My students are able to license their ideas by working in the morning, at lunch, in the evening, and on the weekends.

2. It emphasizes speed to market. In this day and age, speed to market is more important than ever. It's really one of the only ways to head off copycats at the pass. If you partner with a large company that has a great distribution, retailers won't stock me-too products that compete with yours.

As a strategy, licensing is all about opening up a dialogue and getting the critical feedback you need to refine your concept into the most marketable product possible. If you innovate alone in a vacuum, you could find yourself wasting years on an idea that ultimately goes nowhere. It happens all the time, unfortunately.

3. It requires little to no financial risk. You can license a simple idea using a sell sheet and perceived ownership. In others words, you don't need to raise a lot of money to get started, let alone mortgage your home. Benefits are what motivate companies to license an idea. Not prototypes. Not patents.

4. You can work when you want to. Most of us want more flexibility out of our workweek. With licensing, that's possible. You can study a market, stimulate your creativity, communicate with freelancers from around the world, and contact companies over LinkedIn during any time of the day. How cool is that?

I asked David Fedewa, who recently received a hefty royalty check from one of his licensed products, why he's so passionate about the licensing lifestyle. (Full disclosure: Before he became inventRight's Advanced Negotiations coach, Fedewa was my student.) Royalties are typically paid quarterly, but per his agreement, Fedewa received an annual check for this product.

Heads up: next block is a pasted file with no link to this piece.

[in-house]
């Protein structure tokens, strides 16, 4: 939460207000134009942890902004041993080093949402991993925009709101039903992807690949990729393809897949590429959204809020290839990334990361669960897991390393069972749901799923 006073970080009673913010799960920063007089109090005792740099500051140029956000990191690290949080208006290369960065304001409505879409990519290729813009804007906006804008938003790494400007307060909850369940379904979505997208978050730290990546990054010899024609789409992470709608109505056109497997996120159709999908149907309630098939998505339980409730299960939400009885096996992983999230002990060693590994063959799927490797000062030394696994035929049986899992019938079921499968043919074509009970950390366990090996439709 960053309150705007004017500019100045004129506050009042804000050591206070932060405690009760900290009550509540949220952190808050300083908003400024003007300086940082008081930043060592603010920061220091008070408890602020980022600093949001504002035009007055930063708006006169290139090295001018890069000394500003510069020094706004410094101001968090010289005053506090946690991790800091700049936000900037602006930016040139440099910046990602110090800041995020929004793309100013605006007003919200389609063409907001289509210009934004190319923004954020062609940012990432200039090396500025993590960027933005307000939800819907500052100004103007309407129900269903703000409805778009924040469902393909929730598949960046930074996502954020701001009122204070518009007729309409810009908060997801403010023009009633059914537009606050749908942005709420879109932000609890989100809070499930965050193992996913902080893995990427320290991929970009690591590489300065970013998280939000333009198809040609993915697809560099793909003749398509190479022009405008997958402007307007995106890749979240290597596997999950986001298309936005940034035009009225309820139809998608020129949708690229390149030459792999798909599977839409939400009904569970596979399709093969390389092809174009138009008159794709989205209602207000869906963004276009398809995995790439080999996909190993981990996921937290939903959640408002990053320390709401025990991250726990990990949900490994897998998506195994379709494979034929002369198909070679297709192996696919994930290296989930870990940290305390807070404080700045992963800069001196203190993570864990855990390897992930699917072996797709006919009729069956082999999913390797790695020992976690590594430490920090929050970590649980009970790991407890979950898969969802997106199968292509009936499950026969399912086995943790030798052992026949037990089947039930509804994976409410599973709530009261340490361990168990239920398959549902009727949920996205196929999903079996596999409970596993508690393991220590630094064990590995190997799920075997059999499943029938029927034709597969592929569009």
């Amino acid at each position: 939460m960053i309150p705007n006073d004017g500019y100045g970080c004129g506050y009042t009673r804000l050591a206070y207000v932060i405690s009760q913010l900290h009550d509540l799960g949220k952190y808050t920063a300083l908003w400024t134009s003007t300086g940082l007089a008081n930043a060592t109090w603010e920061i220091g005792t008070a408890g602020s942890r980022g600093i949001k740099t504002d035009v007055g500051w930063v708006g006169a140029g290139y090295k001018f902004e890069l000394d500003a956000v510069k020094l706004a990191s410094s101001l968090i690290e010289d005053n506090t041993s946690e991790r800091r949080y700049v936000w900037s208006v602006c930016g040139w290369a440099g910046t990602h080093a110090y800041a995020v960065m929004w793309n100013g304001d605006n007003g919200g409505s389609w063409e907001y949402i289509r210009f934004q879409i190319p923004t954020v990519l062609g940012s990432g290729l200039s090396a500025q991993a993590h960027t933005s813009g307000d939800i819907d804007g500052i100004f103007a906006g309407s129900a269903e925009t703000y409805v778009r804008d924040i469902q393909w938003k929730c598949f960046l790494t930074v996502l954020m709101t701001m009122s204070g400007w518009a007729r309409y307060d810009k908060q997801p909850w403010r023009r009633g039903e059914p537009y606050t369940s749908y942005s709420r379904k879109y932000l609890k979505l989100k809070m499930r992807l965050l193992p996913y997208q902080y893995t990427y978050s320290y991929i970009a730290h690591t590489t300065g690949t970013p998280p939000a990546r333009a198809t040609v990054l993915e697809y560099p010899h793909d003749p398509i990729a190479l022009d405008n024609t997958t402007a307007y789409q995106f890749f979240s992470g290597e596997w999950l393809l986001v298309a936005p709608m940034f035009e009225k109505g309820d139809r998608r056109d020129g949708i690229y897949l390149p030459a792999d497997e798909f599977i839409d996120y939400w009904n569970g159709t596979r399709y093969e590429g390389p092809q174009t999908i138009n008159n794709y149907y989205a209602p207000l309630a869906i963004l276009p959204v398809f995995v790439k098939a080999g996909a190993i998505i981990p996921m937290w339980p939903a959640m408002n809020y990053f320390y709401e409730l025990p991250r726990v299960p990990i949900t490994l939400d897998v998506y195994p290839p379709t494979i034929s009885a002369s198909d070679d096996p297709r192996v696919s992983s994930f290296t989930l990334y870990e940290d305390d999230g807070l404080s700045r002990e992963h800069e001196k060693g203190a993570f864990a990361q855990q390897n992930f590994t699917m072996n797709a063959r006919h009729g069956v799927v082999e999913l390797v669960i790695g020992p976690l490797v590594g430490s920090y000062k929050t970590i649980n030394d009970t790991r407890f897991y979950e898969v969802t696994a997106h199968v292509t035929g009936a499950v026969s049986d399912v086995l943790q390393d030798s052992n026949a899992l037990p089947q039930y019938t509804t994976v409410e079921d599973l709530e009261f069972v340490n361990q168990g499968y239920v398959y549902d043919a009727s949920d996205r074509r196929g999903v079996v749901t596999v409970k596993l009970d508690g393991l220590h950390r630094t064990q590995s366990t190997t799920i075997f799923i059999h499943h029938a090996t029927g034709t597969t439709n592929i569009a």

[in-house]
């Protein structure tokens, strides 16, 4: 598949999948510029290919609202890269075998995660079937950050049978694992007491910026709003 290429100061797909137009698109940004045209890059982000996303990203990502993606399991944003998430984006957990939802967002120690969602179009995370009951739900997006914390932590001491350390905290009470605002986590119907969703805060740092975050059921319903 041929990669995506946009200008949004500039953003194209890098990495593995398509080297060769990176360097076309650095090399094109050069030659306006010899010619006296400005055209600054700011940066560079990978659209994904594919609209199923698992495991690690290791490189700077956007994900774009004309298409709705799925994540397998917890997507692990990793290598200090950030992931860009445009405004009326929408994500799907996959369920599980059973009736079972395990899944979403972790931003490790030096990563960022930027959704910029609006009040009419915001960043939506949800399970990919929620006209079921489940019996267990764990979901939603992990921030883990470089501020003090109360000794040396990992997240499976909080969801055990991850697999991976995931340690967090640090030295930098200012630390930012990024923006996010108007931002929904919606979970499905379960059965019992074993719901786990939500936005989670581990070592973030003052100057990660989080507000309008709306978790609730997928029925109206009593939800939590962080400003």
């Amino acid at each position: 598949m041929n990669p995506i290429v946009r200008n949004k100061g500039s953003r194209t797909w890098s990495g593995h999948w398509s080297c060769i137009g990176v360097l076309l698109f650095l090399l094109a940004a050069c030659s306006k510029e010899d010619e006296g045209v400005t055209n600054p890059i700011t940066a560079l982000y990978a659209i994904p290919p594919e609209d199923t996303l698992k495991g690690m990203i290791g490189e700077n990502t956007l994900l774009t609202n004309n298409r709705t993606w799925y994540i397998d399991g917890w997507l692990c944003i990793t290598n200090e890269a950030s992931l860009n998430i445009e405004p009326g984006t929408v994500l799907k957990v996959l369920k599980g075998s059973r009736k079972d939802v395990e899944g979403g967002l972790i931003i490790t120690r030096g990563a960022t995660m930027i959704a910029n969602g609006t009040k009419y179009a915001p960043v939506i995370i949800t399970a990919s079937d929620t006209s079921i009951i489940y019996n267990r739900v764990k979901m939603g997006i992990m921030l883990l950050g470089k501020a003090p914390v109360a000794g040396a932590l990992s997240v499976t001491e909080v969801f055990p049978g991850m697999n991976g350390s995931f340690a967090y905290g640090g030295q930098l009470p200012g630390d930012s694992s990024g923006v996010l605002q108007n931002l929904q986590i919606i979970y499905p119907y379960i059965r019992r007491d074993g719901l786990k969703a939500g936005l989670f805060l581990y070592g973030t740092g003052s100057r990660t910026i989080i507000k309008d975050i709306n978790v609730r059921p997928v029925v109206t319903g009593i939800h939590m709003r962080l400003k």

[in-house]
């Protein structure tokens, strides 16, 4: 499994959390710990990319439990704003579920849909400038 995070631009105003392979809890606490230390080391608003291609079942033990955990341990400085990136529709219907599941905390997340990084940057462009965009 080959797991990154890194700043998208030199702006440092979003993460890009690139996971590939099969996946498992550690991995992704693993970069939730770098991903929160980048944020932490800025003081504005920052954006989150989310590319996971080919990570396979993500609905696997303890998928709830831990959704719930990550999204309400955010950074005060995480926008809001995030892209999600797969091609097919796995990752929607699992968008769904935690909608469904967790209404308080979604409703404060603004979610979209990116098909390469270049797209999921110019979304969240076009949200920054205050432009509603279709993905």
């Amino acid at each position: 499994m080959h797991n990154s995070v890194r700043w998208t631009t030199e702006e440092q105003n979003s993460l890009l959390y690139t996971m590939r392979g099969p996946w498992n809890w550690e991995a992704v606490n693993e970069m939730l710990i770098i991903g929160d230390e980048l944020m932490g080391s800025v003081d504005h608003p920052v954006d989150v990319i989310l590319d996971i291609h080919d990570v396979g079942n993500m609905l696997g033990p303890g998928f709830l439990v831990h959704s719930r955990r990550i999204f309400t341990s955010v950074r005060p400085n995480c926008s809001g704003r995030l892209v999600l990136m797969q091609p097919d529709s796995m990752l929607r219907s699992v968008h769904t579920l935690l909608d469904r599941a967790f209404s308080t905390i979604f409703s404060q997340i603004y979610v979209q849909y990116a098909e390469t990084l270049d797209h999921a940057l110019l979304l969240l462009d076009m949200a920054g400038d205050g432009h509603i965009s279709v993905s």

"When my side hustle started paying my mortgage, it changed my life!" he exclaimed. "Developing products and working hard is finally paying off in a way I could not have imagined."

With other side hustles, Fedewa said, typically the more time you spend at them, the more money you make. There's a direct relationship between time and money, in other words.

"As far as licensing is concerned, that's just not the case. If you're smart, have a decent idea, and can consistently execute, the ratio between the time you put in and what you get paid is not in balance. Granted, it takes to time to learn how to do this. But once you know how to get your product to the right people in the right way, it won't take you much time at all," Fedewa said. "The possibilities are endless!"

It's actually best to do this when you have a day job, and not as a full-time business, he emphasized.

Historically, the go-to-market model taught at the university level and elsewhere is to start a business. Thankfully, that's changing.

Not everyone has the money, skill, time, or even the desire to start a business. Which is fine! More than fine actually, because licensing is a fantastic alternative.

You can still marvel at the joy of seeing your dream come to life on store shelves. So, what are you waiting for? It's time to get your side hustle on.

For more on licensing as a side hustle, listen to my interview with Nick Loper on his excellent podcast Side Hustle Nation.